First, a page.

- - Thursday, November 1, 2012

Tradition and market statistics tell us that homebuyers and sellers are far more active in the spring than in winter, but not everyone thinks it’s a bad idea to sell your house in winter. That may be particularly true during the upcoming winter season in the D.C. area, where inventory is increasingly low and many buyers are frustrated with the lack of choice of properties.

“Home sales definitely slow down between Thanksgiving and the Super Bowl, but how much of a lull we experience depends a lot on whether we have a lot of inclement weather,” said Andy Alderice, a Realtor with W.C. & A.N. Miller, a Long & Foster Real Estate company in Bethesda. “Some clients consider taking their home off the market during the holidays just because of the inconvenience of having showings at that time of year, especially if they have no immediate need to sell.”

Ms. Alderice said that even with fewer homes on the market, there are different pockets and price points: Some homes are selling with multiple offers while others languish on the market for weeks at a time. She said, however, that the Washington area is very transient, with people needing to move into the area at all times of year.

“Buyers who are out in the winter looking tend to be more serious,” said Liz Bucuvalas, a Realtor with Coldwell Banker Residential Brokerage in Alexandria. “That may be especially true this year because there are so few homes on the market. Buyers are eager to take advantage of low interest rates, too.”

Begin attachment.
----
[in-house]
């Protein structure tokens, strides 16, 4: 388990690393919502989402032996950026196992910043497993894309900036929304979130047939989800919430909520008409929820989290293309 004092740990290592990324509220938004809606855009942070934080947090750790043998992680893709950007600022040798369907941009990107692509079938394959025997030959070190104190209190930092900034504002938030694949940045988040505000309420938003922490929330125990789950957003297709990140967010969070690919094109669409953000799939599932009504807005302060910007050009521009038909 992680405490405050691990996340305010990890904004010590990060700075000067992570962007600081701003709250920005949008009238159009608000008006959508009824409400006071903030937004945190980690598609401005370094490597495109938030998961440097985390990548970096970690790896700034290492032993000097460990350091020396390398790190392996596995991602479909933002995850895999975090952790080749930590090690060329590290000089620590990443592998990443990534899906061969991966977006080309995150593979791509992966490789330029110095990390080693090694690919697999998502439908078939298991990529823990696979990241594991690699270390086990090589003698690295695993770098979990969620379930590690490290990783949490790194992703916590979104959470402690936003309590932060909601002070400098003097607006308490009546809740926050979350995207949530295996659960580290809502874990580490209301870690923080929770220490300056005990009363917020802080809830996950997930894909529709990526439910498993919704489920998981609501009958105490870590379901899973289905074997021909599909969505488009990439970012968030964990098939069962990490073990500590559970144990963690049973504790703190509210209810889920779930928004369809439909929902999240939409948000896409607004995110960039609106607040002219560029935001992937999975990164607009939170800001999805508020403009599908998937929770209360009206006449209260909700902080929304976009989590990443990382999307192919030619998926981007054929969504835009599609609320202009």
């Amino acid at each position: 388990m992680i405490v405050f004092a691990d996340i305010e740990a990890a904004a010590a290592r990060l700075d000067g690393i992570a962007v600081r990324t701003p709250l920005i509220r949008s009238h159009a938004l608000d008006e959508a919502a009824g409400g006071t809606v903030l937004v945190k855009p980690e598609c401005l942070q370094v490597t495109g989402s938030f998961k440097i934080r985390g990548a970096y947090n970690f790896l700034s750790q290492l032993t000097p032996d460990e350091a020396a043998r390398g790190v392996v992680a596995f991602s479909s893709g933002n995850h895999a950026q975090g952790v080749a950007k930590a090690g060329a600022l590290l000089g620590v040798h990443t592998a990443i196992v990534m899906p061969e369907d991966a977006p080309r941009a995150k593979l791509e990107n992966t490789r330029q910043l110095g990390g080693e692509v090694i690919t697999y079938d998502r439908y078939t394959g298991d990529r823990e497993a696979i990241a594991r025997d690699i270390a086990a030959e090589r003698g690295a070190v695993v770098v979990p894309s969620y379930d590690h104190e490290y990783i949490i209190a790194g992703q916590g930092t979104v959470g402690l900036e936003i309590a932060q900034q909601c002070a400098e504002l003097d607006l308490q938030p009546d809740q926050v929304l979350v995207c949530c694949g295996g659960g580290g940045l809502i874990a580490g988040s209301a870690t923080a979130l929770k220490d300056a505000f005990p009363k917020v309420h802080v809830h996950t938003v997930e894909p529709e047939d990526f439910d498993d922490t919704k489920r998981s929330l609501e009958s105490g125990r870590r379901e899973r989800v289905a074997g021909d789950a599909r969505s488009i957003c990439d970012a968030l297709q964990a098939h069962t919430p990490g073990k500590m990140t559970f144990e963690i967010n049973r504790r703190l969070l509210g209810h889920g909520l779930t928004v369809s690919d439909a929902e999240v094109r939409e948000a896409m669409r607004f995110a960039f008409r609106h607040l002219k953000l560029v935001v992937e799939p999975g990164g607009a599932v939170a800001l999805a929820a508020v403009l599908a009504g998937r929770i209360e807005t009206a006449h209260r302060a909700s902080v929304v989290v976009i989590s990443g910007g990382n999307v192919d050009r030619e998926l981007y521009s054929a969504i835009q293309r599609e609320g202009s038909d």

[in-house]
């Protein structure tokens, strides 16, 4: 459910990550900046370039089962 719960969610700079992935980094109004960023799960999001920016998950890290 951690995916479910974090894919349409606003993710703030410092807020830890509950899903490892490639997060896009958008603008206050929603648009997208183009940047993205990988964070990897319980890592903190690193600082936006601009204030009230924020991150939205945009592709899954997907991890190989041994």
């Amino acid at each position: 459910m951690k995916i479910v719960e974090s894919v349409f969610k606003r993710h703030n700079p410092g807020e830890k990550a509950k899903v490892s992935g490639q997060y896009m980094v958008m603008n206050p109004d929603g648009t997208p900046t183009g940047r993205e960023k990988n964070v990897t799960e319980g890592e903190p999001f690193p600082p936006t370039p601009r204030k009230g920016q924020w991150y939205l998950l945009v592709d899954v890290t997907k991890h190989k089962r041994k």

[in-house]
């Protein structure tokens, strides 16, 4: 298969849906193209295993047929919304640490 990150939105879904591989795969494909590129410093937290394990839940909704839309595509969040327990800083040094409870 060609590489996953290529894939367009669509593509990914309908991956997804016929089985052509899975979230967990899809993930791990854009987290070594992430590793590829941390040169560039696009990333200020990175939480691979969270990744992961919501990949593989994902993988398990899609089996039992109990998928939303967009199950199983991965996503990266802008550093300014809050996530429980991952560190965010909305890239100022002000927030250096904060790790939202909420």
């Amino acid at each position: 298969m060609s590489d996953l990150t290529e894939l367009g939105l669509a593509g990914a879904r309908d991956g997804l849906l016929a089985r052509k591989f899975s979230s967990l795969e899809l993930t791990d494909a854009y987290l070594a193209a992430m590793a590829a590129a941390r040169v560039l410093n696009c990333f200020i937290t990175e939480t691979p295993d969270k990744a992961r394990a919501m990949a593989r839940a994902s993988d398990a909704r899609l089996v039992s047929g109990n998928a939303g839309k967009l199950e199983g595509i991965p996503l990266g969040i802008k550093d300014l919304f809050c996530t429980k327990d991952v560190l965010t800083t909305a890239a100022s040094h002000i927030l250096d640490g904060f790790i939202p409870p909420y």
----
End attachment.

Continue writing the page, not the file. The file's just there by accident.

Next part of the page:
Christopher Suranna, a Realtor with Real Living at Home in the District, said most people who put their homes on the market in the winter have a strong reason for selling, such as a job transfer or an estate sale.

“We’re lucky in D.C. that we don’t usually have a lot of snow, so even though the spring market may be a little better, it’s not terrible to try and sell in the winter, Mr. Suranna said. “The important thing is to be aware of your competition.”

Mr. Suranna said sellers need to put themselves in the shoes of buyers to understand the market, particularly during a slower sales season like winter. He recommended that sellers in the suburbs take a radius from their home of a half-mile up to as much as three miles and look at all of the comparable homes on the market in that area.

“You don’t necessarily just look at homes in your development, because buyers will be looking at everything in your price range,” Mr. Suranna said. “If you are selling a two-bedroom, two-bath home and there are 24 other similar homes in your general area, you don’t want to be the highest-priced one.

“If you have the highest-priced home, then you’ll be number 25 on their list of choices. Buyers naturally want the best house at the lowest price.”

Listing agents should follow up on every visitor to the property to get feedback, Mr. Suranna suggested.

“You need to know why someone doesn’t like your property, whether it’s because they think it’s overpriced, it smells funny or it’s painted like the inside of a circus tent,” he said. “You can take it off the market to fix it, and sometimes it will sell right away when you list it again.”